(b) Conformity to rule; exactness; close correspondence with an example, mood, object of imitation, or the
Plows, to go true, depend much on the truth of the ironwork.Mortimer.
(c) Fidelity; constancy; steadfastness; faithfulness.
Alas! they had been friends in youth,Coleridge.
But whispering tongues can poison truth.
(d) The practice of speaking what is true; freedom from falsehood; veracity.
If this will not suffice, it must appearShak.
That malice bears down truth.
2. That which is true or certain concerning any matter or subject, or generally on all subjects; real state
of things; fact; verity; reality.
Speak ye every man the truth to his neighbor.Zech. viii. 16.
I long to know the truth here of at large.Shak.
The truth depends on, or is only arrived at by, a legitimate deduction from all the facts which are truly
3. A true thing; a verified fact; a true statement or proposition; an established principle, fixed law, or the
like; as, the great truths of morals.
Even so our boasting . . . is found a truth.2 Cor. vii. 14.
4. Righteousness; true religion.
Grace and truth came by Jesus Christ.John i. 17.
Sanctify them through thy truth; thy word is truth.John xvii. 17. In truth, in reality; in fact. Of a truth, in reality; certainly. To do truth, to practice what God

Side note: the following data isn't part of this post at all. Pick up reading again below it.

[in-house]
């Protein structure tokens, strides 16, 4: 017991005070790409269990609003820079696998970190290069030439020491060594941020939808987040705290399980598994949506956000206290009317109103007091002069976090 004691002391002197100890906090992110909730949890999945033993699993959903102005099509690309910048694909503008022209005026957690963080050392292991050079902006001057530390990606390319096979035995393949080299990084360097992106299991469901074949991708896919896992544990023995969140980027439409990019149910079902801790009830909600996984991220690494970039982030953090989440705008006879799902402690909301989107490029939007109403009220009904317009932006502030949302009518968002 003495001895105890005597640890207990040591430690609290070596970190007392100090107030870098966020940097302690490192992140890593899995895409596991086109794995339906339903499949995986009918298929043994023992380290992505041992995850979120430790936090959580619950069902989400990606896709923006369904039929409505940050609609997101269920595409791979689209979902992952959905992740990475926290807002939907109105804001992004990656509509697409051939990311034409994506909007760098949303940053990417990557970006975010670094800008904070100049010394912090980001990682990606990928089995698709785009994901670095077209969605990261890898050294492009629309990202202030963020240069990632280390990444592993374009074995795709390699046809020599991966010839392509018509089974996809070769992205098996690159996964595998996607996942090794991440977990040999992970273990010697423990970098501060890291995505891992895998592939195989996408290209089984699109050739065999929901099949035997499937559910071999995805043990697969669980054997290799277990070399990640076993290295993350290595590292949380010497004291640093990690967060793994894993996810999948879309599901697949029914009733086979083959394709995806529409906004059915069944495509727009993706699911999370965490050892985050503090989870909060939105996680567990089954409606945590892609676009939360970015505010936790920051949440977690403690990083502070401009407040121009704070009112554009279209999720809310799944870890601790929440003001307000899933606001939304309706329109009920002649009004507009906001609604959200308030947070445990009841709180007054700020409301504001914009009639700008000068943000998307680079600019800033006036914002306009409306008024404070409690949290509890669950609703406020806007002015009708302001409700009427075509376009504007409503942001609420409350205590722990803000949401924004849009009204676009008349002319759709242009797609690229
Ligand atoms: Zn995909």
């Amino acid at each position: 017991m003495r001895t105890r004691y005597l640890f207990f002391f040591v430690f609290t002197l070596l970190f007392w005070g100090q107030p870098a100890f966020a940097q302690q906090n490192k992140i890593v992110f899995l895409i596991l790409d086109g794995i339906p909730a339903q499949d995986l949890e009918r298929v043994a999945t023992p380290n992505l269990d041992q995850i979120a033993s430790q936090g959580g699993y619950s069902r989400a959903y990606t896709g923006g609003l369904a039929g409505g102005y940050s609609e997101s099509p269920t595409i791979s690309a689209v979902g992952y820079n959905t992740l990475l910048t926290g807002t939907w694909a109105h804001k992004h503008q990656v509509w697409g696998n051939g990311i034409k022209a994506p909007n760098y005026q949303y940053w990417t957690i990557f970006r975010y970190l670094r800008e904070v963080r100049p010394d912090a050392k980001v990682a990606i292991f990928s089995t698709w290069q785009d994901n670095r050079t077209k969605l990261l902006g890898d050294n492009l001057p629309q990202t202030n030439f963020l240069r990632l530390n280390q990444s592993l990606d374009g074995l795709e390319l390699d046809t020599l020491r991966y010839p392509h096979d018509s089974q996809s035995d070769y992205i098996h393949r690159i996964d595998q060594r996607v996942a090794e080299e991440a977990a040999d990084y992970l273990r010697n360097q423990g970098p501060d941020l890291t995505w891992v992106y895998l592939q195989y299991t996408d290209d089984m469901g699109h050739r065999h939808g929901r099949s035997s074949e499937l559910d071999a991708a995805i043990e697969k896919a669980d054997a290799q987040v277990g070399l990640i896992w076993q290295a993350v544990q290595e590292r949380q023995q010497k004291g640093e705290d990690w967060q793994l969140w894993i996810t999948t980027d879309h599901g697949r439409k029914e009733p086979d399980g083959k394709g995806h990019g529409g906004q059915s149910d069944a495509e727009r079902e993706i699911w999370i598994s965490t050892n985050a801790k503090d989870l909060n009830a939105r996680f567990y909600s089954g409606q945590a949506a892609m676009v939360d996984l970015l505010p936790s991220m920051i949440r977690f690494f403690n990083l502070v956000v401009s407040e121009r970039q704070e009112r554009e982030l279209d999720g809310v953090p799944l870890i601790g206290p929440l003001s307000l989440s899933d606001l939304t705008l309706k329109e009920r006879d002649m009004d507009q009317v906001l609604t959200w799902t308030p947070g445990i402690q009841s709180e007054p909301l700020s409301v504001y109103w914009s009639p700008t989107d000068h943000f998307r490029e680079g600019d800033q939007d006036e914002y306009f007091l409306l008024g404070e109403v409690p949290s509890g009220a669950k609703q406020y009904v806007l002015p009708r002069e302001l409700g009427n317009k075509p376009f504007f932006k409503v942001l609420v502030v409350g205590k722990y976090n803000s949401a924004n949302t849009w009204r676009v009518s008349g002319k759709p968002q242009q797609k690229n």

He that doeth truth cometh to the light.John iii. 21.
(Truth), v. t. To assert as true; to declare. [R.]
Had they [the ancients] dreamt this, they would have truthed it heaven.Ford.
(Truth"ful) a. Full of truth; veracious; reliable. Truth"ful*ly, adv. Truth"ful*ness, n.
(Truth"less), a. Devoid of truth; dishonest; dishonest; spurious; faithless. Truth"less*ness, n.
(Truth"-lov`er) n. One who loves the truth.
Truth-lover was our English Duke.Tennyson.
(Truth"ness), n. Truth. [Obs. & R.] Marston.
(Truth"-tell`er) n. One who tells the truth.
Truth-teller was our England's Alfred named.Tennyson.
(Truth"y) a. Truthful; likely; probable. [R.] "A more truthy import." W. G. Palgrave.